Ireland and Bordeaux

With Saint Patrick’s Day fast approaching I thought it would be fitting to have a look at the Irish heritage in Bordeaux. Irish Catholics fled to Bordeaux after the Battle of the Boyne in 1690 and this exodus is known as the Flight of the Wild Geese.

Over the next half a century 14,000 Catholic soldiers and 10,000 women and children left for France. Bordeaux became their spiritual home, with the Loire Valley and Cognac close behind.

Many became involved in the wine trade and when Thomas Jefferson visited Bordeaux in the 1770s, he noted that the leading wine merchants on Bordeaux’s Quai des Chartrons were the Irish families of Gernon, Barton, Johnston, Foster, Skinner, Coppinger and MacCarthy.

These emigrant Irish families and their descendants who engaged in the wine trade are known as Wine Geese and there are several chateaux who take their names from them (see Chateau Lynch Bages and the Irish Chateaux of Bordeaux).

Two Lord Mayors of Bordeaux were of Irish descent: Jean-Baptiste Lynch (1809-1815) and David Johnston (1838-1842). The first factory to make the distinctive Bordeaux bottles was established in 1724 by a Dublinman called Mitchell.

This bottle is called La Bordelaise and since the 18th century the Bordeaux bottle has been a different distinguished shape from the wine bottles of other regions.

Wine flowed back to Ireland from these families and in the 18th century it was said that Ireland ‘flowed with wine as much as the land of Canaan with milk’.

For instance in 1740, 1,000 caskets of wine were supplied from Bordeaux to England and 4,000 to Ireland.

The tradition continues today with Irishmen at the helm of several chateaux: Tony Ryan at Chateau Lascombes, Lochlann Quinn at Chateau de Fieuzal and Terry Cross at Chateau de La Ligne.

You might be surprised to know that three First Growths have Irish connections. In the 1780s and 1790s Château Margaux was run by Richard and Christopher Gernon from Drogheda, Co. Louth.

Other Irish families who held leases on the property over the next 15 years included the MacCarthy brothers from Cork, the Johnston family from Armagh, the Barton family from Kildare and the Fosters from Dublin.

The Sauternes First Growth Chateau d’Yquem has links to the MacMahon family who sought refuge in France and claim descent from the ancient kings of Ireland via the Lords of Munster. The founder of the French line of the MacMahon family was John Baptiste MacMahon of Limerick who settled in Burgundy in 1739.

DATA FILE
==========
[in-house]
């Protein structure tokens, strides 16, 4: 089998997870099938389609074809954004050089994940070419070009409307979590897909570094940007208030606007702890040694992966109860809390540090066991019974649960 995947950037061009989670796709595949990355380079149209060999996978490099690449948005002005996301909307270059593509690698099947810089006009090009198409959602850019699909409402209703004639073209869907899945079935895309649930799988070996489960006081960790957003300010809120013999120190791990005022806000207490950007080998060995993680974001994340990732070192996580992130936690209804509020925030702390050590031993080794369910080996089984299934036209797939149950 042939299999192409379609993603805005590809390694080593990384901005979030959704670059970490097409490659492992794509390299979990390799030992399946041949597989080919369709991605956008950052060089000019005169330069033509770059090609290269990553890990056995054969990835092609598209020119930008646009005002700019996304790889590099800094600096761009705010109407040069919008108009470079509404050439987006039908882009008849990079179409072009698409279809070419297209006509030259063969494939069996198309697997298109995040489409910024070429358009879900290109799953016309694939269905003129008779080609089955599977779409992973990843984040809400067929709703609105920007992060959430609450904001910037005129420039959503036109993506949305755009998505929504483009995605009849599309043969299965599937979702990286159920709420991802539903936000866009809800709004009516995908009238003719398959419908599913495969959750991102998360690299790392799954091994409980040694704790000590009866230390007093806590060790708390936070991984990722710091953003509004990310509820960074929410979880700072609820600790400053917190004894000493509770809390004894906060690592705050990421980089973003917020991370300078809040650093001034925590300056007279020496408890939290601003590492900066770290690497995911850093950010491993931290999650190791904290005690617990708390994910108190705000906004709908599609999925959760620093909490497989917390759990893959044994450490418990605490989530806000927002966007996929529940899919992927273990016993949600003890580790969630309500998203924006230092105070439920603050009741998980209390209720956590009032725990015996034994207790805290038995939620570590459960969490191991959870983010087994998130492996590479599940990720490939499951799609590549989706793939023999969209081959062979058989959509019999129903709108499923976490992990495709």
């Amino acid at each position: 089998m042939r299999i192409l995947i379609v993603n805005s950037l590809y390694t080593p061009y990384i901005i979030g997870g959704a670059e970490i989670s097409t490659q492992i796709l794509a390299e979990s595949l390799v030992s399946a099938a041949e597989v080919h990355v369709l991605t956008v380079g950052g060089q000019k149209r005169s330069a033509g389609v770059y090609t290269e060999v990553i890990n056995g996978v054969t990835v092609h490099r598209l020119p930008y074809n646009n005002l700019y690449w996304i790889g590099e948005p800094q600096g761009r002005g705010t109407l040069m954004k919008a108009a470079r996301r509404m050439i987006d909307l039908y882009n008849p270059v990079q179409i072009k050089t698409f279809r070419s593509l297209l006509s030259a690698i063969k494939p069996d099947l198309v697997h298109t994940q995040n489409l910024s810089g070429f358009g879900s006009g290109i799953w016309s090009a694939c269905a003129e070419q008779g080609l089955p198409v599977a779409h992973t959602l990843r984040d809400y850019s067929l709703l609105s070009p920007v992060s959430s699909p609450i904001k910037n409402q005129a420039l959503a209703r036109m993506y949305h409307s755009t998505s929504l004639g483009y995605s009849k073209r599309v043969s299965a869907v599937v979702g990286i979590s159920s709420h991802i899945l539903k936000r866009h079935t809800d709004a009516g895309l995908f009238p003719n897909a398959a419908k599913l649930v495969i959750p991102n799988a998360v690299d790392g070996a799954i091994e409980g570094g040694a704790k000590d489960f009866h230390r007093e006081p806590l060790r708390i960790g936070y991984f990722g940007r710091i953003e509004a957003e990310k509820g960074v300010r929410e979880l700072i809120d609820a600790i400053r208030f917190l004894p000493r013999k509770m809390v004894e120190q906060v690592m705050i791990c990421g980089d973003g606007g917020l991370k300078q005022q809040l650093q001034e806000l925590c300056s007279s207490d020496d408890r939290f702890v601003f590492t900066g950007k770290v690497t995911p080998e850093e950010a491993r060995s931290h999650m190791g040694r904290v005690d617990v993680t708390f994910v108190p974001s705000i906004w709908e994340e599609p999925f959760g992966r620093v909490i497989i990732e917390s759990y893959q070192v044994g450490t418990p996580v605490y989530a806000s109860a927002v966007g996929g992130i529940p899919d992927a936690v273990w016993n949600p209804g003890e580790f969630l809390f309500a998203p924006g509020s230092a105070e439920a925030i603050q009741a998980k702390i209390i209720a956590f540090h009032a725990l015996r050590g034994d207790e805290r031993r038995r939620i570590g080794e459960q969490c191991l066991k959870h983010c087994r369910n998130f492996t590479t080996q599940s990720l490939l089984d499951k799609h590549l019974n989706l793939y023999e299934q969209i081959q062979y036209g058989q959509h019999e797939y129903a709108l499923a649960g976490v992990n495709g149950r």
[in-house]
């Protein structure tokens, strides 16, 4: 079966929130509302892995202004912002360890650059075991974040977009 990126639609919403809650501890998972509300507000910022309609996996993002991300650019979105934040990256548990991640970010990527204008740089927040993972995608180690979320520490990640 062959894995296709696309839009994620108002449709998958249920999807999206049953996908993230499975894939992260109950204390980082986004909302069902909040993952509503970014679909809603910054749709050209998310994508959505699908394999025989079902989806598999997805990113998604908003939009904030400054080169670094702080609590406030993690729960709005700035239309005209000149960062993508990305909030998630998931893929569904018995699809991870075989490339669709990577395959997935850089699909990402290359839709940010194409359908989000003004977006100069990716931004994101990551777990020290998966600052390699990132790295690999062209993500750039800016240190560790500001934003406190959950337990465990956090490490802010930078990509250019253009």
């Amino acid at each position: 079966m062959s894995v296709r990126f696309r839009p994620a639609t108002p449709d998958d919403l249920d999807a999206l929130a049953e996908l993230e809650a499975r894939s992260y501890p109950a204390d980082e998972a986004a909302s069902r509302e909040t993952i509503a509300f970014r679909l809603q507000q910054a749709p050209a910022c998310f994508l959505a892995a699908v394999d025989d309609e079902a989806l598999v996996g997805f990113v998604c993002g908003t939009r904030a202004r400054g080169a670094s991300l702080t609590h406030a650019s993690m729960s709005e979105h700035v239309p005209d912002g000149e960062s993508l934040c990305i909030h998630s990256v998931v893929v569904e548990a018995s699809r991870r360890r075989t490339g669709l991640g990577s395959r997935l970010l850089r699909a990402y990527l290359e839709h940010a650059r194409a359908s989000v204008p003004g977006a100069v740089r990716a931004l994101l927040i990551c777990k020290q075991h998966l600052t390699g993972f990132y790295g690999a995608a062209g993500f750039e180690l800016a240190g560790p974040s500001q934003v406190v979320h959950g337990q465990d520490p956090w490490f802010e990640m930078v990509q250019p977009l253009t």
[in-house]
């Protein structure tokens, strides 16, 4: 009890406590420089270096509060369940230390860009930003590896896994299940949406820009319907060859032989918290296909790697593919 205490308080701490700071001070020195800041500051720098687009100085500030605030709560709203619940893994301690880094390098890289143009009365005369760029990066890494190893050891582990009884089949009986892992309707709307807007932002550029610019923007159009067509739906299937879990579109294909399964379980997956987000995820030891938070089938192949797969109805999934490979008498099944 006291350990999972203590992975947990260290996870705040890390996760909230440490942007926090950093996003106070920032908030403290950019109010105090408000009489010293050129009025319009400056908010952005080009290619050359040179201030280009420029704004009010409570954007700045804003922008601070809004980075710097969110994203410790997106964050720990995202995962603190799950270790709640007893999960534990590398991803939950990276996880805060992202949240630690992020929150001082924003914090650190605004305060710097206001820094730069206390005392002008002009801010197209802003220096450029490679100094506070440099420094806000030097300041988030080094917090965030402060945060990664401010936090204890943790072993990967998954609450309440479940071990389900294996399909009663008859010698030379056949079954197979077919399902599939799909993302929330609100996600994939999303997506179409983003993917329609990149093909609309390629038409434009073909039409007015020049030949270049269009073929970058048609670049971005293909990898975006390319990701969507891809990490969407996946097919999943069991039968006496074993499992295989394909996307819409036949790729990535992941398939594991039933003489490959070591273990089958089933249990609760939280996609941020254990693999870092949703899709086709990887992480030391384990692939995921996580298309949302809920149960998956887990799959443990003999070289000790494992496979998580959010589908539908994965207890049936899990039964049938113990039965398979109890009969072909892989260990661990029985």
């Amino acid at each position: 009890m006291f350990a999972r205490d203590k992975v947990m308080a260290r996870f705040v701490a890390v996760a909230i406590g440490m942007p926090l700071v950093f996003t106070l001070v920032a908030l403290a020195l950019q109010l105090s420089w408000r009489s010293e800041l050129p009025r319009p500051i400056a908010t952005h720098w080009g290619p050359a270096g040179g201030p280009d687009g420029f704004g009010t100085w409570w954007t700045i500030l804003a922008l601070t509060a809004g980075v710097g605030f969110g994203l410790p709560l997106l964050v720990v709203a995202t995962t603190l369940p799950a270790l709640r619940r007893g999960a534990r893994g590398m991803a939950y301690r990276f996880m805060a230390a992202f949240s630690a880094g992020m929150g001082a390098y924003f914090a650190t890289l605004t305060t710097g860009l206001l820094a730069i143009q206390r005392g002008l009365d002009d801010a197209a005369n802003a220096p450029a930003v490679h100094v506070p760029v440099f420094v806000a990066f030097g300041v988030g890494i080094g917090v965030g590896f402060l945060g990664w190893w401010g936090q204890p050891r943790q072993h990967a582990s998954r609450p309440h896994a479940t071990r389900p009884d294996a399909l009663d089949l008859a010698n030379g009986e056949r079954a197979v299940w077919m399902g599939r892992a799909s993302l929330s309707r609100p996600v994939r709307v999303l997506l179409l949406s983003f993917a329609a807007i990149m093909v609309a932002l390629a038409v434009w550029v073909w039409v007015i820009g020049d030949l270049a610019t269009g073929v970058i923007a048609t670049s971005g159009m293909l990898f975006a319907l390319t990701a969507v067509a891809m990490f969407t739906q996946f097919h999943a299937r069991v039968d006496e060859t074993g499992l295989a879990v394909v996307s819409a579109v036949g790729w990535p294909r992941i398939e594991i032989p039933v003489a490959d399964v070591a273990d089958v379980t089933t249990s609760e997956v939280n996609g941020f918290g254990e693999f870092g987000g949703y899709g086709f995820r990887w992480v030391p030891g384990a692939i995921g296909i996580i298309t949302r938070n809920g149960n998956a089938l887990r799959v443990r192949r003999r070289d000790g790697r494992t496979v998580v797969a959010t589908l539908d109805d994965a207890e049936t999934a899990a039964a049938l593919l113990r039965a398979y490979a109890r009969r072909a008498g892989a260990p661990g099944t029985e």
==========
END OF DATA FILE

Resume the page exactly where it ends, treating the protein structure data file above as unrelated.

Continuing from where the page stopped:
Château de Sully has been the home of the MacMahons since the 18th century and the story of how John Baptiste came to own it is an interesting one.

At this point in history the Morey brothers owned Château de Sully and one of the brothers, who at that time was some 60 years old, married his young cousin Charlotte Le Berlin from Eguilly.

Charlotte however was only 19 years old and her husband’s health suffered. The doctor had to be called in frequently. And it so happened that this doctor was a charming Irishman called Jean Baptiste de MacMahon.

In fact he was so charming that he ended up marrying widow Charlotte. Louis XV recognised his noble Irish origins and accorded him the title of Marquess.

When the French Revolution was in full fling 15 years later two of Charlotte’s sons were declared traitors and the Revolutionaries came to Sully to confiscate their belongings. However, the old Marchioness sent them packing.

Six months later, they returned but in the interim Charlotte had died. However thanks to the quick-witted estate manager, Claude Beaune, the château was saved.

He had placed the body of the Marchioness in a trough (in the fireplace of the Grand Drawing Room) filled with local brandy and when the Revolutionaries appeared she was whipped out, propped up in bed with a lace mob cap, the curtains drawn.

Everyone went around speaking in whispers saying the Marchioness wasn’t at all well this week and the Revolutionaries would do better to come back at a later date to see her . . . and so the château was saved from destruction.

Charlotte’s descendant, Anne Isabelle MacMahon, niece of Patrice MacMahon, Marshall of France, married Comte Eugene de Lur Saluces, proprietor of Chateau d’Yquem in 1882.

Nathaniel Johnston was a member of a Protestant Ascendancy family from Northern Ireland and purchased Chateau Ducru Beaucaillou in 1795.

The Johnstons also owned Chateaux Dauzac and Lascombes in Margaux and had shares, with the another Irish family, the Bartons (Chateaux Langoa Barton and Leoville Barton), in the First Growth Chateau Latour, in Pauillac.

Lastly, there is a rumour that a Fourth First Growth has Irish roots – myth has it that Chateau Haut Brion is a corruption of the Irish name O’Brien.

However this is but a story put about in 1926 by Maurice Healy. However there may be an Irish link to Haut Brion that isn’t so obvious.

In 1935 Haut Brion was bought by Clarence Dillon of New Jersey. Clarence claimed ancestry from a Polish family whose men had fought in one of Napoleon’s Irish regiments.

Eventually, they changed their name by deed poll in loving memory of the commanding officer of the regiment – a Dillon from Bordeaux.

A General Robert Dillon and his brother Thomas emigrated to France in 1744 from Dublin and purchased a large estate in Blanquefort, Bordeaux. They became one of the famous Wine Geese families, producing Chateau Dillon wines.

Today the ruined Chateau shares a site with a wine and agricultural college. The chateau buildings are under the patronage of the Bordeaux municipality which plans to restore them. I wonder if this Dillon is the forebear of the commanding officer of the regiment that inspired Clarence’s ancestor? You never know!

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